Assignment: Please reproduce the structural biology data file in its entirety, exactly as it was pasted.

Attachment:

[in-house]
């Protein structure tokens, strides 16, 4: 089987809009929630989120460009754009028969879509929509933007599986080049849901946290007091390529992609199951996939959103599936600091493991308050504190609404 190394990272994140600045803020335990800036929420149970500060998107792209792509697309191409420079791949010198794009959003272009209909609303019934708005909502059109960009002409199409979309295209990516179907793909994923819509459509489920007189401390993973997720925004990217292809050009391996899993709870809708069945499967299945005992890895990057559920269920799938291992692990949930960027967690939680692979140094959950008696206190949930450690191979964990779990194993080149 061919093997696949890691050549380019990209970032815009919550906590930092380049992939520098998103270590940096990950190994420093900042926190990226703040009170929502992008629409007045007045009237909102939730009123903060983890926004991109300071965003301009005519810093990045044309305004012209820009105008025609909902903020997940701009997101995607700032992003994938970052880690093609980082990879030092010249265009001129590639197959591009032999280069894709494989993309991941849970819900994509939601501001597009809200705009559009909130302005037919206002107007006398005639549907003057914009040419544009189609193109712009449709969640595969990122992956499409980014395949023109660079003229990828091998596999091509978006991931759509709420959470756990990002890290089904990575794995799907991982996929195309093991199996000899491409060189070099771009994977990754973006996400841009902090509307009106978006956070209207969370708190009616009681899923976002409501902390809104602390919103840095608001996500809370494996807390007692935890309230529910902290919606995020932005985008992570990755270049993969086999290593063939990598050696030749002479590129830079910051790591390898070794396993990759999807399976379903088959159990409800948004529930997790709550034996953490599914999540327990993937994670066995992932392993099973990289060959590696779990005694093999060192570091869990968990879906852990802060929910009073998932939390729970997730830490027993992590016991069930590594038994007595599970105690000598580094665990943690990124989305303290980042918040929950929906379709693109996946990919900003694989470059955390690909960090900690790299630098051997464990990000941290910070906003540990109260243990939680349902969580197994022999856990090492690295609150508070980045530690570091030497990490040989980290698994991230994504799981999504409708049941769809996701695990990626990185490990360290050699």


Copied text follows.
[in-house]
């Protein structure tokens, strides 16, 4: 089987809009929630989120460009754009028969879509929509933007599986080049849901946290007091390529992609199951996939959103599936600091493991308050504190609404 190394990272994140600045803020335990800036929420149970500060998107792209792509697309191409420079791949010198794009959003272009209909609303019934708005909502059109960009002409199409979309295209990516179907793909994923819509459509489920007189401390993973997720925004990217292809050009391996899993709870809708069945499967299945005992890895990057559920269920799938291992692990949930960027967690939680692979140094959950008696206190949930450690191979964990779990194993080149 061919093997696949890691050549380019990209970032815009919550906590930092380049992939520098998103270590940096990950190994420093900042926190990226703040009170929502992008629409007045007045009237909102939730009123903060983890926004991109300071965003301009005519810093990045044309305004012209820009105008025609909902903020997940701009997101995607700032992003994938970052880690093609980082990879030092010249265009001129590639197959591009032999280069894709494989993309991941849970819900994509939601501001597009809200705009559009909130302005037919206002107007006398005639549907003057914009040419544009189609193109712009449709969640595969990122992956499409980014395949023109660079003229990828091998596999091509978006991931759509709420959470756990990002890290089904990575794995799907991982996929195309093991199996000899491409060189070099771009994977990754973006996400841009902090509307009106978006956070209207969370708190009616009681899923976002409501902390809104602390919103840095608001996500809370494996807390007692935890309230529910902290919606995020932005985008992570990755270049993969086999290593063939990598050696030749002479590129830079910051790591390898070794396993990759999807399976379903088959159990409800948004529930997790709550034996953490599914999540327990993937994670066995992932392993099973990289060959590696779990005694093999060192570091869990968990879906852990802060929910009073998932939390729970997730830490027993992590016991069930590594038994007595599970105690000598580094665990943690990124989305303290980042918040929950929906379709693109996946990919900003694989470059955390690909960090900690790299630098051997464990990000941290910070906003540990109260243990939680349902969580197994022999856990090492690295609150508070980045530690570091030497990490040989980290698994991230994504799981999504409708049941769809996701695990990626990185490990360290050699």